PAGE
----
Q. I own a restaurant and employ about 25 people at a time. I am often asked by new hires for help completing their Form W-4. I have been advised by my human resources consultant that I should never help my employees fill out this paperwork. Is this really an issue I should be concerned about? Do I have any legal exposure?
A. Familiar scenario? You hire a new employee and hand him/her a Form W-4. The new employee reads the directions to the form, immediately goes cross-eyed, and approaches you for help. What do you say? What should you say?
To properly complete the new 2020 Form W-4, an employee may need to complete the Claimed Dependents, Other Income, Adjustments, and Multiple Job worksheets. These worksheets require personal information that is extremely confidential to the employee such as their outside income, itemized deductions, and marital and dependent status. To provide proper advice to the employee, one needs to be privy to this sensitive information — information that an employer or human resource administrator has NO right to request!
The completion of the Form W-4 can require calculations tantamount to preparing an income tax projection. Even if the employee were to volunteer the confidential financial and personal information required for the Form W-4 worksheets, an employer or human resource administrator generally does not possess the skills and experience of a certified public accountant or tax preparer to complete the form. It is also doubtful that you or your company would want to create (at best) a disgruntled employee or (at worst) potential legal liability by providing incorrect tax advice.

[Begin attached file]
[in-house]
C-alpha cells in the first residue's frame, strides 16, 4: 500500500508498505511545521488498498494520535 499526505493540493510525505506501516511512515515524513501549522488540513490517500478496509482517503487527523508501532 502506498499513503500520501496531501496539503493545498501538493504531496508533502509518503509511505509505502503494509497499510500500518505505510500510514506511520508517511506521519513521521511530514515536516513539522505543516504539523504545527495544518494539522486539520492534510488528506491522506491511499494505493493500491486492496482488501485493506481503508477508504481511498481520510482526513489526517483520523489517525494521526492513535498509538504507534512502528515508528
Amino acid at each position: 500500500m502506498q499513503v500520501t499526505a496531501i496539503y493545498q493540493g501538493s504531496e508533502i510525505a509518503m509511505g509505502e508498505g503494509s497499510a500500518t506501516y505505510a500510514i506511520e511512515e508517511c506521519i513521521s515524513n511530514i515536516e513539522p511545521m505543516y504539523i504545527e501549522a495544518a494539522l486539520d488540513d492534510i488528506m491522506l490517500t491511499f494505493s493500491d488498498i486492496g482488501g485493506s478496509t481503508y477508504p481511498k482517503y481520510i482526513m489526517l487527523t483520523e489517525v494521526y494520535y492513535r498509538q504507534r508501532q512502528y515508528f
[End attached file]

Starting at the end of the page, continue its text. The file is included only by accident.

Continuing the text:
Imagine the situation where an employer advises an employee to claim too many exemptions on their Form W-4 leading to a Form W-2 with not enough withholding tax, and resulting in an unexpected tax liability and underestimation tax penalty due on April 15 — not exactly the best circumstances to promote good employee morale.
To avoid the Form W-4 liability trap, the obvious approach by employers or human resource administrators is to advise employees to seek counsel from their certified public accountant or tax preparer. If they do not have a tax professional, then refer them to an experienced one. No other Form W-4 assistance should be given to the employee. Remember, there is NO benefit to the employer by providing tax advice, only potential legal exposure!
Barry Dolowich is a certified public accountant and owner of a full-service accounting and tax practice with offices in Monterey. He can be reached at 372-7200. Please address any questions to Barry at PO Box 710 Monterey, CA 93942-0710 or email: email@example.com.
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